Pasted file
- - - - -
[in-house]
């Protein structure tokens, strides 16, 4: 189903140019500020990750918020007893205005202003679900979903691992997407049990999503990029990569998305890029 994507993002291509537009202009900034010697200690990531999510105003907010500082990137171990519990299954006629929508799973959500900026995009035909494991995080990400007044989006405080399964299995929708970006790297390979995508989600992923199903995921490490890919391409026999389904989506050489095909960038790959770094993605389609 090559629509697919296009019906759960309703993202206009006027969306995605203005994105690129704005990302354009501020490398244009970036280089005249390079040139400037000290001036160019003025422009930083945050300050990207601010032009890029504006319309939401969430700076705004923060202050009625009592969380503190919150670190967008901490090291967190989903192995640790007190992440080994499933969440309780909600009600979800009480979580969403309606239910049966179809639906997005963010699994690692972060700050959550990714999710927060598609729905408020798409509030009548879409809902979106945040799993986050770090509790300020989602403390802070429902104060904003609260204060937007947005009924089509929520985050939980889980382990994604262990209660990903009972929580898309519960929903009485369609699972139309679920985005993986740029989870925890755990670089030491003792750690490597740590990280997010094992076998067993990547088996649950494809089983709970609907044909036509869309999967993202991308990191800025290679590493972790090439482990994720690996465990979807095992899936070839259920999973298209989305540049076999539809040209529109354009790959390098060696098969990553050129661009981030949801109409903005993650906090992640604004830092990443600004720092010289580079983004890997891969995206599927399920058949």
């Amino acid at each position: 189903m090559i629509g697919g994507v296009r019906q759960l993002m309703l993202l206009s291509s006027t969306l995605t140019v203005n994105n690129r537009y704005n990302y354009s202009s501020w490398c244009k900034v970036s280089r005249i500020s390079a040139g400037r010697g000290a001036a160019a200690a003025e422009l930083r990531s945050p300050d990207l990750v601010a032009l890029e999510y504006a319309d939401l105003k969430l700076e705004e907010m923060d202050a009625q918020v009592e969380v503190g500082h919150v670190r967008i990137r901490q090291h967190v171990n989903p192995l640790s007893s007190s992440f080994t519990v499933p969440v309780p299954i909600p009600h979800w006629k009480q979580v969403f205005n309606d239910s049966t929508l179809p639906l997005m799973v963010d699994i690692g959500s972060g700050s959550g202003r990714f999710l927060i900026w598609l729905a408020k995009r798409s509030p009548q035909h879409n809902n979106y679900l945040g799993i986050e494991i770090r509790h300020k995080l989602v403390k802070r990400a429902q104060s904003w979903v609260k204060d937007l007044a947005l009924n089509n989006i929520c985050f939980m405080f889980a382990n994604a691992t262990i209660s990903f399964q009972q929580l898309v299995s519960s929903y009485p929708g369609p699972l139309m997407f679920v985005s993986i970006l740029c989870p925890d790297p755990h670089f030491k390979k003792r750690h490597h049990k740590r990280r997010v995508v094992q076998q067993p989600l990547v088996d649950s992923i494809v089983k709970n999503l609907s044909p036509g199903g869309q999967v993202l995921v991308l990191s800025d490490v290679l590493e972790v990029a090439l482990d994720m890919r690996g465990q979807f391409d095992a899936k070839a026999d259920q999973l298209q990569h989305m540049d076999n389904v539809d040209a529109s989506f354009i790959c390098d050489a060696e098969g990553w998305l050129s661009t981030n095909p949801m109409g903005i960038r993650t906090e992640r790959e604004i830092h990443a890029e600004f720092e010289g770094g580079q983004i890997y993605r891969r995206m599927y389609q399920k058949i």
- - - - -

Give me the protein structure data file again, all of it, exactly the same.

[in-house]
């Protein structure tokens, strides 16, 4: 189903140019500020990750918020007893205005202003679900979903691992997407049990999503990029990569998305890029 994507993002291509537009202009900034010697200690990531999510105003907010500082990137171990519990299954006629929508799973959500900026995009035909494991995080990400007044989006405080399964299995929708970006790297390979995508989600992923199903995921490490890919391409026999389904989506050489095909960038790959770094993605389609 090559629509697919296009019906759960309703993202206009006027969306995605203005994105690129704005990302354009501020490398244009970036280089005249390079040139400037000290001036160019003025422009930083945050300050990207601010032009890029504006319309939401969430700076705004923060202050009625009592969380503190919150670190967008901490090291967190989903192995640790007190992440080994499933969440309780909600009600979800009480979580969403309606239910049966179809639906997005963010699994690692972060700050959550990714999710927060598609729905408020798409509030009548879409809902979106945040799993986050770090509790300020989602403390802070429902104060904003609260204060937007947005009924089509929520985050939980889980382990994604262990209660990903009972929580898309519960929903009485369609699972139309679920985005993986740029989870925890755990670089030491003792750690490597740590990280997010094992076998067993990547088996649950494809089983709970609907044909036509869309999967993202991308990191800025290679590493972790090439482990994720690996465990979807095992899936070839259920999973298209989305540049076999539809040209529109354009790959390098060696098969990553050129661009981030949801109409903005993650906090992640604004830092990443600004720092010289580079983004890997891969995206599927399920058949």
């Amino acid at each position: 189903m090559i629509g697919g994507v296009r019906q759960l993002m309703l993202l206009s291509s006027t969306l995605t140019v203005n994105n690129r537009y704005n990302y354009s202009s501020w490398c244009k900034v970036s280089r005249i500020s390079a040139g400037r010697g000290a001036a160019a200690a003025e422009l930083r990531s945050p300050d990207l990750v601010a032009l890029e999510y504006a319309d939401l105003k969430l700076e705004e907010m923060d202050a009625q918020v009592e969380v503190g500082h919150v670190r967008i990137r901490q090291h967190v171990n989903p192995l640790s007893s007190s992440f080994t519990v499933p969440v309780p299954i909600p009600h979800w006629k009480q979580v969403f205005n309606d239910s049966t929508l179809p639906l997005m799973v963010d699994i690692g959500s972060g700050s959550g202003r990714f999710l927060i900026w598609l729905a408020k995009r798409s509030p009548q035909h879409n809902n979106y679900l945040g799993i986050e494991i770090r509790h300020k995080l989602v403390k802070r990400a429902q104060s904003w979903v609260k204060d937007l007044a947005l009924n089509n989006i929520c985050f939980m405080f889980a382990n994604a691992t262990i209660s990903f399964q009972q929580l898309v299995s519960s929903y009485p929708g369609p699972l139309m997407f679920v985005s993986i970006l740029c989870p925890d790297p755990h670089f030491k390979k003792r750690h490597h049990k740590r990280r997010v995508v094992q076998q067993p989600l990547v088996d649950s992923i494809v089983k709970n999503l609907s044909p036509g199903g869309q999967v993202l995921v991308l990191s800025d490490v290679l590493e972790v990029a090439l482990d994720m890919r690996g465990q979807f391409d095992a899936k070839a026999d259920q999973l298209q990569h989305m540049d076999n389904v539809d040209a529109s989506f354009i790959c390098d050489a060696e098969g990553w998305l050129s661009t981030n095909p949801m109409g903005i960038r993650t906090e992640r790959e604004i830092h990443a890029e600004f720092e010289g770094g580079q983004i890997y993605r891969r995206m599927y389609q399920k058949i």